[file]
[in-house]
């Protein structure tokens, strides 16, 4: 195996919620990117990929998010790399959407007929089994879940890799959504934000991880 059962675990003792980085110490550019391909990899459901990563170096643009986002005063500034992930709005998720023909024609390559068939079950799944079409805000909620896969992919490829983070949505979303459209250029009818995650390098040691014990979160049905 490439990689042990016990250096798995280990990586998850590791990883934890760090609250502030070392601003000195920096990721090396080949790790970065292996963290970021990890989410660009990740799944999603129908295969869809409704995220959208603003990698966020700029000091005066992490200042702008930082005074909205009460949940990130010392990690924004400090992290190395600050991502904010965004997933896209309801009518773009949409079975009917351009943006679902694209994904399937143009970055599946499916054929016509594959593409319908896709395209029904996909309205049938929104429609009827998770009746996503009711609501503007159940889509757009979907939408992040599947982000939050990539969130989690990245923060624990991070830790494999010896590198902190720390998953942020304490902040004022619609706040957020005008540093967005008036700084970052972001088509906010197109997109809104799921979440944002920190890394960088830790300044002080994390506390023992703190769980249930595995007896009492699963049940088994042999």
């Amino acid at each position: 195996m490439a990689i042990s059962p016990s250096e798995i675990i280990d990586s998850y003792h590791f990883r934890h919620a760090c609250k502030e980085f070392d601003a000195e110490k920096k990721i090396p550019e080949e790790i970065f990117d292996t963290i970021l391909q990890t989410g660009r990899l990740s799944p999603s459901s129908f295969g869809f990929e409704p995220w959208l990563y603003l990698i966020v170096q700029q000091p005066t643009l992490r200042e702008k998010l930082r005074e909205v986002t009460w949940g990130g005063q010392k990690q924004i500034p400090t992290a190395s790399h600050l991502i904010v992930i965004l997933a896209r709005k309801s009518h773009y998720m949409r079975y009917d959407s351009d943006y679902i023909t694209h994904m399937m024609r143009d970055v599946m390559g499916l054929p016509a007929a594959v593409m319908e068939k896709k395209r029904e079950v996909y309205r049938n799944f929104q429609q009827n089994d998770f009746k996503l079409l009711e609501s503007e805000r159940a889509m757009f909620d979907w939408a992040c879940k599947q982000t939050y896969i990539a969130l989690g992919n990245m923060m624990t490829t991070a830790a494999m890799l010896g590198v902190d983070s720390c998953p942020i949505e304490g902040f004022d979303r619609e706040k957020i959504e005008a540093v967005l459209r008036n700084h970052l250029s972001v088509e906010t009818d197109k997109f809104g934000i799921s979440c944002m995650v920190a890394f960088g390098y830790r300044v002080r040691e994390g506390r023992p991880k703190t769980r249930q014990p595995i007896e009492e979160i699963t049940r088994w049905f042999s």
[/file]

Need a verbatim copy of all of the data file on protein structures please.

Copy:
[in-house]
């Protein structure tokens, strides 16, 4: 195996919620990117990929998010790399959407007929089994879940890799959504934000991880 059962675990003792980085110490550019391909990899459901990563170096643009986002005063500034992930709005998720023909024609390559068939079950799944079409805000909620896969992919490829983070949505979303459209250029009818995650390098040691014990979160049905 490439990689042990016990250096798995280990990586998850590791990883934890760090609250502030070392601003000195920096990721090396080949790790970065292996963290970021990890989410660009990740799944999603129908295969869809409704995220959208603003990698966020700029000091005066992490200042702008930082005074909205009460949940990130010392990690924004400090992290190395600050991502904010965004997933896209309801009518773009949409079975009917351009943006679902694209994904399937143009970055599946499916054929016509594959593409319908896709395209029904996909309205049938929104429609009827998770009746996503009711609501503007159940889509757009979907939408992040599947982000939050990539969130989690990245923060624990991070830790494999010896590198902190720390998953942020304490902040004022619609706040957020005008540093967005008036700084970052972001088509906010197109997109809104799921979440944002920190890394960088830790300044002080994390506390023992703190769980249930595995007896009492699963049940088994042999």
């Amino acid at each position: 195996m490439a990689i042990s059962p016990s250096e798995i675990i280990d990586s998850y003792h590791f990883r934890h919620a760090c609250k502030e980085f070392d601003a000195e110490k920096k990721i090396p550019e080949e790790i970065f990117d292996t963290i970021l391909q990890t989410g660009r990899l990740s799944p999603s459901s129908f295969g869809f990929e409704p995220w959208l990563y603003l990698i966020v170096q700029q000091p005066t643009l992490r200042e702008k998010l930082r005074e909205v986002t009460w949940g990130g005063q010392k990690q924004i500034p400090t992290a190395s790399h600050l991502i904010v992930i965004l997933a896209r709005k309801s009518h773009y998720m949409r079975y009917d959407s351009d943006y679902i023909t694209h994904m399937m024609r143009d970055v599946m390559g499916l054929p016509a007929a594959v593409m319908e068939k896709k395209r029904e079950v996909y309205r049938n799944f929104q429609q009827n089994d998770f009746k996503l079409l009711e609501s503007e805000r159940a889509m757009f909620d979907w939408a992040c879940k599947q982000t939050y896969i990539a969130l989690g992919n990245m923060m624990t490829t991070a830790a494999m890799l010896g590198v902190d983070s720390c998953p942020i949505e304490g902040f004022d979303r619609e706040k957020i959504e005008a540093v967005l459209r008036n700084h970052l250029s972001v088509e906010t009818d197109k997109f809104g934000i799921s979440c944002m995650v920190a890394f960088g390098y830790r300044v002080r040691e994390g506390r023992p991880k703190t769980r249930q014990p595995i007896e009492e979160i699963t049940r088994w049905f042999s």